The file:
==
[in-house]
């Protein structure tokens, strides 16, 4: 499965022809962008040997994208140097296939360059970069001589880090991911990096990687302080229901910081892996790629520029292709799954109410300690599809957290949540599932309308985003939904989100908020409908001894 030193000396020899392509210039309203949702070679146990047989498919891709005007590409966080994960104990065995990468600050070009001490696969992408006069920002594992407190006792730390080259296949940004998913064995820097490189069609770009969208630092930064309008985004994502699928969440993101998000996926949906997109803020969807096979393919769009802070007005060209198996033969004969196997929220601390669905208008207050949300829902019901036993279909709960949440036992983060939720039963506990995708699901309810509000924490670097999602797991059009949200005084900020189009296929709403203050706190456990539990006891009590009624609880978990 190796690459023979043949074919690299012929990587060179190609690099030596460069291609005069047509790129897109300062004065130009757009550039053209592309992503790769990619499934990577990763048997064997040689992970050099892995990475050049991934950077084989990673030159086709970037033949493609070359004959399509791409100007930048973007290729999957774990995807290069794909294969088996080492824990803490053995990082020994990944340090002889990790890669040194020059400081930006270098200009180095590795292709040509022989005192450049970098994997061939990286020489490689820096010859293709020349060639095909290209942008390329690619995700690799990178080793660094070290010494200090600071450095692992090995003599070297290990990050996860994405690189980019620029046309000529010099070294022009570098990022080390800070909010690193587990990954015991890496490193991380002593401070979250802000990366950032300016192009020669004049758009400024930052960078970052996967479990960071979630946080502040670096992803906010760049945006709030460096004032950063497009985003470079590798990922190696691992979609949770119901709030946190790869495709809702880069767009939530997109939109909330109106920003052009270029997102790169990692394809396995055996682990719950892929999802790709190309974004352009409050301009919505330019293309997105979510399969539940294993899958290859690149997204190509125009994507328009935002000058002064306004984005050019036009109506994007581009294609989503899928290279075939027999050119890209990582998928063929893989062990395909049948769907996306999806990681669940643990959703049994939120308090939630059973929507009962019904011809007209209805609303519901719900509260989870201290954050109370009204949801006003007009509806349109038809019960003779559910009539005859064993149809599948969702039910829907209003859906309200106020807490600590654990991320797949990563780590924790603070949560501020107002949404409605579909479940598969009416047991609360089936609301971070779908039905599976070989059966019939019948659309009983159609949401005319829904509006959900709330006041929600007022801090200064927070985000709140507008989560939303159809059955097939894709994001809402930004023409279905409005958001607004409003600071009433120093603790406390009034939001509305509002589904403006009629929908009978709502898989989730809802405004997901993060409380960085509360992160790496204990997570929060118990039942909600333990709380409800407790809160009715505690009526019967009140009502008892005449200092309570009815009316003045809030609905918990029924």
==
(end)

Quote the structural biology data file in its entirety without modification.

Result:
[in-house]
């Protein structure tokens, strides 16, 4: 499965022809962008040997994208140097296939360059970069001589880090991911990096990687302080229901910081892996790629520029292709799954109410300690599809957290949540599932309308985003939904989100908020409908001894 030193000396020899392509210039309203949702070679146990047989498919891709005007590409966080994960104990065995990468600050070009001490696969992408006069920002594992407190006792730390080259296949940004998913064995820097490189069609770009969208630092930064309008985004994502699928969440993101998000996926949906997109803020969807096979393919769009802070007005060209198996033969004969196997929220601390669905208008207050949300829902019901036993279909709960949440036992983060939720039963506990995708699901309810509000924490670097999602797991059009949200005084900020189009296929709403203050706190456990539990006891009590009624609880978990 190796690459023979043949074919690299012929990587060179190609690099030596460069291609005069047509790129897109300062004065130009757009550039053209592309992503790769990619499934990577990763048997064997040689992970050099892995990475050049991934950077084989990673030159086709970037033949493609070359004959399509791409100007930048973007290729999957774990995807290069794909294969088996080492824990803490053995990082020994990944340090002889990790890669040194020059400081930006270098200009180095590795292709040509022989005192450049970098994997061939990286020489490689820096010859293709020349060639095909290209942008390329690619995700690799990178080793660094070290010494200090600071450095692992090995003599070297290990990050996860994405690189980019620029046309000529010099070294022009570098990022080390800070909010690193587990990954015991890496490193991380002593401070979250802000990366950032300016192009020669004049758009400024930052960078970052996967479990960071979630946080502040670096992803906010760049945006709030460096004032950063497009985003470079590798990922190696691992979609949770119901709030946190790869495709809702880069767009939530997109939109909330109106920003052009270029997102790169990692394809396995055996682990719950892929999802790709190309974004352009409050301009919505330019293309997105979510399969539940294993899958290859690149997204190509125009994507328009935002000058002064306004984005050019036009109506994007581009294609989503899928290279075939027999050119890209990582998928063929893989062990395909049948769907996306999806990681669940643990959703049994939120308090939630059973929507009962019904011809007209209805609303519901719900509260989870201290954050109370009204949801006003007009509806349109038809019960003779559910009539005859064993149809599948969702039910829907209003859906309200106020807490600590654990991320797949990563780590924790603070949560501020107002949404409605579909479940598969009416047991609360089936609301971070779908039905599976070989059966019939019948659309009983159609949401005319829904509006959900709330006041929600007022801090200064927070985000709140507008989560939303159809059955097939894709994001809402930004023409279905409005958001607004409003600071009433120093603790406390009034939001509305509002589904403006009629929908009978709502898989989730809802405004997901993060409380960085509360992160790496204990997570929060118990039942909600333990709380409800407790809160009715505690009526019967009140009502008892005449200092309570009815009316003045809030609905918990029924």